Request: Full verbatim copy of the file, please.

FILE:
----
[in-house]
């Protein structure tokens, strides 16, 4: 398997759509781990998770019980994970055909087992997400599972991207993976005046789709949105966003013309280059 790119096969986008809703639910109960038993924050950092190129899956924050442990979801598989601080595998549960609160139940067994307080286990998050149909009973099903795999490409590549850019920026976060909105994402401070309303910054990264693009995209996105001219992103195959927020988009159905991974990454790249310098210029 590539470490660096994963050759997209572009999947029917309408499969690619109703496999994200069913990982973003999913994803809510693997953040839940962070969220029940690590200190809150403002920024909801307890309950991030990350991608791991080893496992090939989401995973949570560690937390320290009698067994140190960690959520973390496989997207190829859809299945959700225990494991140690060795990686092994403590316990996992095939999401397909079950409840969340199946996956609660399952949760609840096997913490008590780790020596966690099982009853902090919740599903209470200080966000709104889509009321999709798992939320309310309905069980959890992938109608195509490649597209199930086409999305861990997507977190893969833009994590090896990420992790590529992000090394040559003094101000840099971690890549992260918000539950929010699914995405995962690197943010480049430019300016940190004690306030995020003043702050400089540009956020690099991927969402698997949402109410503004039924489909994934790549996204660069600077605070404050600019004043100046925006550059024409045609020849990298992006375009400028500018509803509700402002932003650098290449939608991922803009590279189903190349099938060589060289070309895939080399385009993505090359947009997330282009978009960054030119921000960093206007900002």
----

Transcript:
[in-house]
């Protein structure tokens, strides 16, 4: 398997759509781990998770019980994970055909087992997400599972991207993976005046789709949105966003013309280059 790119096969986008809703639910109960038993924050950092190129899956924050442990979801598989601080595998549960609160139940067994307080286990998050149909009973099903795999490409590549850019920026976060909105994402401070309303910054990264693009995209996105001219992103195959927020988009159905991974990454790249310098210029 590539470490660096994963050759997209572009999947029917309408499969690619109703496999994200069913990982973003999913994803809510693997953040839940962070969220029940690590200190809150403002920024909801307890309950991030990350991608791991080893496992090939989401995973949570560690937390320290009698067994140190960690959520973390496989997207190829859809299945959700225990494991140690060795990686092994403590316990996992095939999401397909079950409840969340199946996956609660399952949760609840096997913490008590780790020596966690099982009853902090919740599903209470200080966000709104889509009321999709798992939320309310309905069980959890992938109608195509490649597209199930086409999305861990997507977190893969833009994590090896990420992790590529992000090394040559003094101000840099971690890549992260918000539950929010699914995405995962690197943010480049430019300016940190004690306030995020003043702050400089540009956020690099991927969402698997949402109410503004039924489909994934790549996204660069600077605070404050600019004043100046925006550059024409045609020849990298992006375009400028500018509803509700402002932003650098290449939608991922803009590279189903190349099938060589060289070309895939080399385009993505090359947009997330282009978009960054030119921000960093206007900002």